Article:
February 15, 2013
Readymade Projects — Stephen Burks
The Manhattan-based designer (above) "takes a hybrid approach to design, fusing cultural influences from around the world."
"His poufs are made of hand-cut lengths of Manila rope, dipped in black rubber and bound with 'belts' of trimmings from the Italian fabric company Dedar."
[via the New York Times]
Friday afternoon at the movies: "My Best Friend's Birthday" — Quentin Tarantino's 1987 debut film
Haven't you done enough for one week?
Call it a day and start the weekend early.
You can watch the rest tonight in your jammies, snug and cozy at home.
From Open Culture:
Fewer than 40 minutes survive of "My Best Friend's Birthday," the first film directed by Quentin Tarantino. But its brief screen time runs dense with references to Elvis Presley, the Partridge Family, "A Countess from Hong Kong," Rod Stewart, "Deputy Dawg," and "That Darn Cat." In between the rapid-fire gab sessions, we also witness a slapstick kung-fu battle and even hear a bit of repurposed early-seventies pop music. Though a fire claimed the second half of what was presumably the picture's only print, the first half... leaves no doubt as to the identity of its auteur. In some sense, it bears an even deeper imprint of Tarantino's personality than his subsequent films, since he stars in it as well. To behold the early-twentysomething Tarantino portraying the good-hearted and aggressively enthusiastic but jittery and distractible rockabilly DJ Clarence Poole is to behold the Quentin Tarantino public persona in an embryonic form, a distilled form — or both.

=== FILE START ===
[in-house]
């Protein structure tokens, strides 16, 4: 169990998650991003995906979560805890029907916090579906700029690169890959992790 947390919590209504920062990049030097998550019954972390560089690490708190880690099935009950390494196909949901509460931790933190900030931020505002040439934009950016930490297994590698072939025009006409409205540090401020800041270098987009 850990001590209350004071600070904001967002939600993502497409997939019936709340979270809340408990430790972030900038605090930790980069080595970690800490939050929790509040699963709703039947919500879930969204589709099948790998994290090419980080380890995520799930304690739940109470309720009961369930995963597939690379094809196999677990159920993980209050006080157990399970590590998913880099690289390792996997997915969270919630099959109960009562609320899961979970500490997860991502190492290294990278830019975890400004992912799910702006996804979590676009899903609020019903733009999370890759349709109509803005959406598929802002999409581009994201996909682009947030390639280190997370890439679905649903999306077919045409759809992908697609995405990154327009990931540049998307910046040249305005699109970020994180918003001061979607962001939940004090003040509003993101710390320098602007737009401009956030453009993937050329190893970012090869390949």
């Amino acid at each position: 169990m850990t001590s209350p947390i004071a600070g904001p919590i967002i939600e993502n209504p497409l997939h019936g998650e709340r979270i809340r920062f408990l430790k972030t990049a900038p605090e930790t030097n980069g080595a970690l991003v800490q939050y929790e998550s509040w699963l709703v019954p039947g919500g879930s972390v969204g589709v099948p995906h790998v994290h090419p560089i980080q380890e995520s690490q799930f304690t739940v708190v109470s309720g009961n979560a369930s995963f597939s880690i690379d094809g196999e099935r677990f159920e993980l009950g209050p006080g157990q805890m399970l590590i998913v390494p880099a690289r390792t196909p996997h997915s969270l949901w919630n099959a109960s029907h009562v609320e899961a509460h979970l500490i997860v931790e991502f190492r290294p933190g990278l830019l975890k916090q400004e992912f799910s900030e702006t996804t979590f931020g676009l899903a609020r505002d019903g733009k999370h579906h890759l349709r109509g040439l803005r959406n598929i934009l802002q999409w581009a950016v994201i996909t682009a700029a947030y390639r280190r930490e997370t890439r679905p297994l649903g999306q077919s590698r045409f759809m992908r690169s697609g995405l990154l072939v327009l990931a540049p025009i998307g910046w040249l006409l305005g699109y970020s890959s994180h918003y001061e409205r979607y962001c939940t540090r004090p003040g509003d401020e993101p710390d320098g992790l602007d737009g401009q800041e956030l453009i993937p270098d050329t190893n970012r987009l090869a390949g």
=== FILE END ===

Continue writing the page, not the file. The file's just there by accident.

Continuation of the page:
The plot of "My Best Friend's Birthday," such as it remains, finds Clarence looking to give a birthday present to his pal Mickey, who's been freshly — and harshly — re-rejected by an ex-girlfriend. None of Clarence's ideas — not the cake, not the call girl — work out quite as intended, though now I suppose we'll never know how wrong things really went, or if they managed to right themselves in the end. Yet the truncated version of the film feels somehow more fascinating — more satisfying, even — than any completion I can imagine. Both the movie's hopelessly unresolved story and its dreamy visual quality, courtesy of a beaten-up 16-millimeter print transferred onto what looks like a VHS tape, turn it into the most experimental art Tarantino has ever created. It casts adrift even the director's hardiest fans in a stark southern California reality: long-running arguments about meaningless culture, ceaseless elevation of the disposable, and a vague, looming, but nevertheless constant sense of threat. And amid all this, it can still serve up a line like, "What made you interested in tackling prostitution as a career goal?"
Linx — "Solve the problem with what's in the room"
Edwin H. Land's exhortation mixes nicely with these plastic hubs that connect grocery store drinking straws.